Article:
South terminus: Iowa State Line (Lyon County L-14 (old IA-91) at Ellsworth
North terminus
MN-23 at Russell

Length: 64 Region: SW

Counties: Nobles, Murray, Lyon

Legislative Route(s): 91

How numbered: Same as Legislative Route number.

History: Authorized 1933

Improvements: In 1942, only the segment north of Adrian was paved. The segment to Iowa was paved by 1953 and the remainder of the road by 1960.


West terminus: MN-32 S of Red Lake Falls
East terminus
MN-200 at Zerkel
Previously --- U.S. 71 at L. Itasca (1934-50); U.S. 371 at Walker (1950-63)

Length: 72 Region: NW

Counties: Red Lake, Polk, Clearwater

Constitutional/Legislative Route(s): 65, 169

How numbered: Arbitrary assignment

History: Part subsequently marked This part now marked

Constitutional Route north and west of U.S. 2.. Between U.S. 2 and MN-200, authorized 1933. Originally extended on the southeast end to U.S. 71 and (later) even further east over what was originally MN-85. This extension later became MN-31 and is now MN-200.

Improvements: Northwest of U.S. 2, paved by 1940. Reminder paved by 1953.

Original MN-93

West terminus: U.S. 71 at Redwood Falls
East terminus:
MN-4 north of Sleepy Eye

Legislative Route(s): 93

How numbered: Same as its legislative route number

History: Now marked

Authorized 1933. Renumbered in 1963 as an extension of MN-67 to the junction with former T.H. 272 (now 68), then MN-68 from there east.


South terminus: U.S. 169 at Le Sueur
Previously ---
MN-112 (1963-2018) at LeSueur
North terminus
MN-19 at Henderson

Length: 6 Region: SE

Counties: LeSueur, Sibley

Legislative Route(s): 259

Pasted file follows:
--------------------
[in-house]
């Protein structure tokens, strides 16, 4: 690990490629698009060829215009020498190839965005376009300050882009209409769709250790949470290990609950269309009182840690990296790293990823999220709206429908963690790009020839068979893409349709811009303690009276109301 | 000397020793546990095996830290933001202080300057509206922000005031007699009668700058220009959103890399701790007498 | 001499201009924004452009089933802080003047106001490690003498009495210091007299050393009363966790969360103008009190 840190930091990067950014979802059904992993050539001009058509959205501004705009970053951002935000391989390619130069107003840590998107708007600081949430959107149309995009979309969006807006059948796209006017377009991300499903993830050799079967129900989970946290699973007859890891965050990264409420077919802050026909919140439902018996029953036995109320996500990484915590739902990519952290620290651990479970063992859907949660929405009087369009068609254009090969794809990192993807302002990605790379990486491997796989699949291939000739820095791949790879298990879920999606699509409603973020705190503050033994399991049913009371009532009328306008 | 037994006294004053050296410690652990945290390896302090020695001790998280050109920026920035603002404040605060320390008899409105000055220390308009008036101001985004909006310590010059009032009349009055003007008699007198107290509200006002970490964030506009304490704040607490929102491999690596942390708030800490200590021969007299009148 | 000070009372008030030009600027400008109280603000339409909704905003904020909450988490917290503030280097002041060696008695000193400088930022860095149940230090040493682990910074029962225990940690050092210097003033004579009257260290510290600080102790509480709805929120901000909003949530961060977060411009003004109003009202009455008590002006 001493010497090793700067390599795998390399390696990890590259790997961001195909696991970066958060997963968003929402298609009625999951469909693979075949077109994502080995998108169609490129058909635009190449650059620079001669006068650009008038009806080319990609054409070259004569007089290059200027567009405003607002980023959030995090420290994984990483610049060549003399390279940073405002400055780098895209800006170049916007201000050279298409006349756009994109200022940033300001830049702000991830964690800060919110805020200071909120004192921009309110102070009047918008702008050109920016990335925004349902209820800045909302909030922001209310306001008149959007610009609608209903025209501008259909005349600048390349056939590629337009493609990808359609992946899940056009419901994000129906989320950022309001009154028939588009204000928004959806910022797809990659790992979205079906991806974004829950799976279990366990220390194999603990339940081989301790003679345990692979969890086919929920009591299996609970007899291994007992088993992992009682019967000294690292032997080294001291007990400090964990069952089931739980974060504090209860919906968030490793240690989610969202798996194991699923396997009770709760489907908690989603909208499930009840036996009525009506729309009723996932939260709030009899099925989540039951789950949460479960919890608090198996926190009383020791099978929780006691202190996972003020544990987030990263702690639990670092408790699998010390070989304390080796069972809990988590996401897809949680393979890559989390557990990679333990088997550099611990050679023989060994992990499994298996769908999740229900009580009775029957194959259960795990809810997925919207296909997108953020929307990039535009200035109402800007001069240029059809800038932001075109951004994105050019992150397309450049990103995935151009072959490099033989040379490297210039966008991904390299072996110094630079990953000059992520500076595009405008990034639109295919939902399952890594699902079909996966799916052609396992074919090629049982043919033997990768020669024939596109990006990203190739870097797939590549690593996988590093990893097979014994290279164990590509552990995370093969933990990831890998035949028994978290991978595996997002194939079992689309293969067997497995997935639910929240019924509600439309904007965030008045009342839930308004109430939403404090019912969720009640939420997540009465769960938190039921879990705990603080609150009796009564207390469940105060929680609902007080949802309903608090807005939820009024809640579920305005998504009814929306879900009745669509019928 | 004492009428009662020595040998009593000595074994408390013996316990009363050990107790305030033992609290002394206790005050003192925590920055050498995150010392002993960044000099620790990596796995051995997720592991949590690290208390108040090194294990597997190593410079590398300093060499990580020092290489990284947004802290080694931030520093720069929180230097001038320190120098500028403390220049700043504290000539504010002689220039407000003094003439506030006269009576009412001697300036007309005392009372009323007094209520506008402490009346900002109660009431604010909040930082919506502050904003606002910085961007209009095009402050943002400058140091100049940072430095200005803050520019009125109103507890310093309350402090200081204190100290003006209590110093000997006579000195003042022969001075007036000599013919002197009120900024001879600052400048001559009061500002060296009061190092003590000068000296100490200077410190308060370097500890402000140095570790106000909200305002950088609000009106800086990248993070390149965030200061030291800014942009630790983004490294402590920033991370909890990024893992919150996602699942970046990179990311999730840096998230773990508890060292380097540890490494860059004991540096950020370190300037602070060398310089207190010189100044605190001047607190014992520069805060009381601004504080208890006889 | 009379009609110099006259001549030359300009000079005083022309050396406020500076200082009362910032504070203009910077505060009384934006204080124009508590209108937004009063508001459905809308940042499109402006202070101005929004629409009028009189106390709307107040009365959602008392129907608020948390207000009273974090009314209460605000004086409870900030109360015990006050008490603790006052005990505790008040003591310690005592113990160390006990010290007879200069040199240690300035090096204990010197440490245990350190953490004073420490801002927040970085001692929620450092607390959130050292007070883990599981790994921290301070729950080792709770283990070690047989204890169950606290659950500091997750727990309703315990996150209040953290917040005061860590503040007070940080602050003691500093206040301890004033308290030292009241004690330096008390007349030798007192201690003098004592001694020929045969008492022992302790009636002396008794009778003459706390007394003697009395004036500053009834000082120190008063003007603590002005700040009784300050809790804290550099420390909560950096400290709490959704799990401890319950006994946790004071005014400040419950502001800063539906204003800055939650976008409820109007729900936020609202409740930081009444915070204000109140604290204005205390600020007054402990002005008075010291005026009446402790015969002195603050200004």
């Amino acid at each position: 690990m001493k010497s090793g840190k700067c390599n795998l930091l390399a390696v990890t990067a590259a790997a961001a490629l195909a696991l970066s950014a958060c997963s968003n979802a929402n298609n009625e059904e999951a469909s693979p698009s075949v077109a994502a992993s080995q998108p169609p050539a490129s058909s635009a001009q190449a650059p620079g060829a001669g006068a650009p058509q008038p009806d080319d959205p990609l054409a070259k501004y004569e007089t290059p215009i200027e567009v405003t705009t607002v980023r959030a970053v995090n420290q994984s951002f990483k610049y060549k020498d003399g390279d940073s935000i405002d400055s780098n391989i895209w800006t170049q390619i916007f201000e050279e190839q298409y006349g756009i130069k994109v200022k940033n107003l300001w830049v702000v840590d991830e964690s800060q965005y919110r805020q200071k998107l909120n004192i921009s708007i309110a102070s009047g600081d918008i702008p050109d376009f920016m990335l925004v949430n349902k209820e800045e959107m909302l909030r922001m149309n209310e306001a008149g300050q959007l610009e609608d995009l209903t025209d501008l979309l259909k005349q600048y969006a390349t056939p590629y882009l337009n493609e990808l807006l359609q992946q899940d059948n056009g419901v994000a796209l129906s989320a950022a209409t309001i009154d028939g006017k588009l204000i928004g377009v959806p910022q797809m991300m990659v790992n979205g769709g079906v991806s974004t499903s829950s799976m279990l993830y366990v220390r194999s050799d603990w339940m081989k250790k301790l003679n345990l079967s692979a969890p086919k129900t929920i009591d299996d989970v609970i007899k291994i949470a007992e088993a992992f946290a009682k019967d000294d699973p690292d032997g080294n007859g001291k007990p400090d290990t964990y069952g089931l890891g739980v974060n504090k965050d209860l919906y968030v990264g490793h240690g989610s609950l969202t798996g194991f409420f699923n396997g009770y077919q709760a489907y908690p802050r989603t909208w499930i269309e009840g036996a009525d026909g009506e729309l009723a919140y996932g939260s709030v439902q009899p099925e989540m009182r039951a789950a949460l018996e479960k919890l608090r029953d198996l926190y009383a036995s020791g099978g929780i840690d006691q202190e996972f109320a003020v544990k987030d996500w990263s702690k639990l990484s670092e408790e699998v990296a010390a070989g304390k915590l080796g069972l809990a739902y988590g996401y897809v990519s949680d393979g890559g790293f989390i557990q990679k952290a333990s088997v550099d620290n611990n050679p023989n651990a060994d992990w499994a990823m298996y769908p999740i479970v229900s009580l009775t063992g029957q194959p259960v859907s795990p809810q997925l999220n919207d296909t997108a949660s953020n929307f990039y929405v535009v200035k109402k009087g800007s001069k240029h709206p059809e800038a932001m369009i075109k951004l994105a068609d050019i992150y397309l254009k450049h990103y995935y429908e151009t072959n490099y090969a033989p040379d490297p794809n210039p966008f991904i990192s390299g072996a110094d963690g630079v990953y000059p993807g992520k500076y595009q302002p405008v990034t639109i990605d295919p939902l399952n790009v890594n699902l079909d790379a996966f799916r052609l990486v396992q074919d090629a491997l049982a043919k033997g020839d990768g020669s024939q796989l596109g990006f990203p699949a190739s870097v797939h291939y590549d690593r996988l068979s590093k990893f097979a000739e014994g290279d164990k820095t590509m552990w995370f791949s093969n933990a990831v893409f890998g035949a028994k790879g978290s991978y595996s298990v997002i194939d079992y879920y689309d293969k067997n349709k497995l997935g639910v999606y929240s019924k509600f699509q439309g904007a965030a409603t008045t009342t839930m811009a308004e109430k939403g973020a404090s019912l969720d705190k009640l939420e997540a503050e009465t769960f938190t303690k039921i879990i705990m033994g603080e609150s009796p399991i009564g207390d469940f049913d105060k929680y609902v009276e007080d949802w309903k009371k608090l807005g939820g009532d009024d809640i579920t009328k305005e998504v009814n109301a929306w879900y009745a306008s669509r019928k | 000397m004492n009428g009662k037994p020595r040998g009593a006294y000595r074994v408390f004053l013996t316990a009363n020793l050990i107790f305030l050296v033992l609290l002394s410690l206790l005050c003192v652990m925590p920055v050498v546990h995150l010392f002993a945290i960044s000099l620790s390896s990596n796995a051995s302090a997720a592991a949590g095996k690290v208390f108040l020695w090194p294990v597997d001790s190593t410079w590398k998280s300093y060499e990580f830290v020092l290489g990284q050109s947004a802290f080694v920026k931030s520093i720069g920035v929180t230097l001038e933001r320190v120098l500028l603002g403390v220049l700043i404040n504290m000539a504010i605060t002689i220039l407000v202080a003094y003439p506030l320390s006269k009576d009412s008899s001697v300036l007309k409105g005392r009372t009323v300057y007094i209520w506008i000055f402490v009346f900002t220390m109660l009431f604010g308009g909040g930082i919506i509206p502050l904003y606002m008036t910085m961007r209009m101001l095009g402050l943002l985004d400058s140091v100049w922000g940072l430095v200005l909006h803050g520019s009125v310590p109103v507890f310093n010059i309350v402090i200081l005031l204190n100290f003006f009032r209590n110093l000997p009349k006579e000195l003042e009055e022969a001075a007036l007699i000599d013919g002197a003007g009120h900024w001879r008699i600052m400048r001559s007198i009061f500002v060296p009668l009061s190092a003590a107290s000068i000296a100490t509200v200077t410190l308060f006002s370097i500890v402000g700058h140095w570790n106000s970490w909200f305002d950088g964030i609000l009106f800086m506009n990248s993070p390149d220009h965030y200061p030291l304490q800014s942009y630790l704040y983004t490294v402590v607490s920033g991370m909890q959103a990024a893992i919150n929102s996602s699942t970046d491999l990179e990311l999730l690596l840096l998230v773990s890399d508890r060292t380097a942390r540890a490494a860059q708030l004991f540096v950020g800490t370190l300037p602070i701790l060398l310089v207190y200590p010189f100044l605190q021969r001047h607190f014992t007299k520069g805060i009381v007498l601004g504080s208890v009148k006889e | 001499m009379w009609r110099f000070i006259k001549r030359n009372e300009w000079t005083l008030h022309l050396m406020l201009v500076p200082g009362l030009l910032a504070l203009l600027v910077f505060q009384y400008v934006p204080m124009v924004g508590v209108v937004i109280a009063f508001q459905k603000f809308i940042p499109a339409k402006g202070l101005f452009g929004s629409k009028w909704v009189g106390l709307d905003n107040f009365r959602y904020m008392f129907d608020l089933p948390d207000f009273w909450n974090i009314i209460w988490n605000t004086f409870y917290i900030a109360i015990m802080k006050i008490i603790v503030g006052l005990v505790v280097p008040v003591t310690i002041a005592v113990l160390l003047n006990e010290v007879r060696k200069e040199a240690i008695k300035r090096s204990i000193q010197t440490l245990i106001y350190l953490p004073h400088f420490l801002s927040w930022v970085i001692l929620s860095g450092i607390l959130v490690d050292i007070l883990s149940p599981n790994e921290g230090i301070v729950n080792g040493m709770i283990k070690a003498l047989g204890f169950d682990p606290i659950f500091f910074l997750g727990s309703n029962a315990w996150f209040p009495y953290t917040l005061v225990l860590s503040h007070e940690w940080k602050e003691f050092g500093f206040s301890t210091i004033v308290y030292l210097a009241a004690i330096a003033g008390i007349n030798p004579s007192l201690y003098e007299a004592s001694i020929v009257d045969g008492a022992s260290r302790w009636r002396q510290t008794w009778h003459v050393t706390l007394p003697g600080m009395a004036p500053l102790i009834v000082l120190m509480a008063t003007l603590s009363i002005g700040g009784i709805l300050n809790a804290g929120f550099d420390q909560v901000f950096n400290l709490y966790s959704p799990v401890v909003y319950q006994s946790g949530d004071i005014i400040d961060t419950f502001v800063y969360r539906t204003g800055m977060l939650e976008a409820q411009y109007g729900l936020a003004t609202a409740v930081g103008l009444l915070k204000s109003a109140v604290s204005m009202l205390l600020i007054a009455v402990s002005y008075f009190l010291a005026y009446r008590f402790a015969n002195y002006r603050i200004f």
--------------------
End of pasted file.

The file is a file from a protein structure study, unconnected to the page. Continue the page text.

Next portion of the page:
How numbered: Arbitrary assignment

History: Originally marked

Authorized 1949, originally designated MN-259 until about 1963. Extended over former U.S. 169 alignment into Le Sueur when that road was built around Le Sueur in the mid--60s. Around 2018, the state highways through LeSueur, including MN-112, were turned back.

Improvements: Paved by 1953.

Original MN-94

West terminus: U.S. 61 N of Hastings
East terminus
: Wisconsin Border at Prescott (WI-34)

Length: 4 Region: M

Legislative Route(s): 94

How numbered: Same as Legislative Route number

History: Now marked

Marked from 1934 to 1935. Became the east end of U.S. 10 in Minnesota in 1935 when that route was separated from U.S. 12 and given a separate route across western Wisconsin.

Designation originally assigned in 1933 to L.R. 94 , current U.S. 10 between U.S. 61 and the Wisconsin border. Re-designated as U.S. 10 in 1935.


Originally marked Now marked

Original designation for MN-194, renumbered in the late 1950s to avoid duplication with I-94. When first established in 1934, this route was MN-69 until 1935. See MN-194 for history.


West terminus (MN): ND State Line (I-94)at Moorhead
Nationally ---
I-90 at Billings MT
East terminus (MN)
: Wisconsin State Line
(I-94) at Lakeland
Nationally --- Canadian border (ON-402) at Port Huron MI

Length (MN): 258 Regions: WC, EC, M

Counties: Clay, Wilkin, Otter Tail, Grant, Douglas, Todd, Stearns, Wright, Hennepin, Ramsey, Washington

Legislative Route(s): 392

How numbered: Interstate Route

History: Part of original interstate network (1956)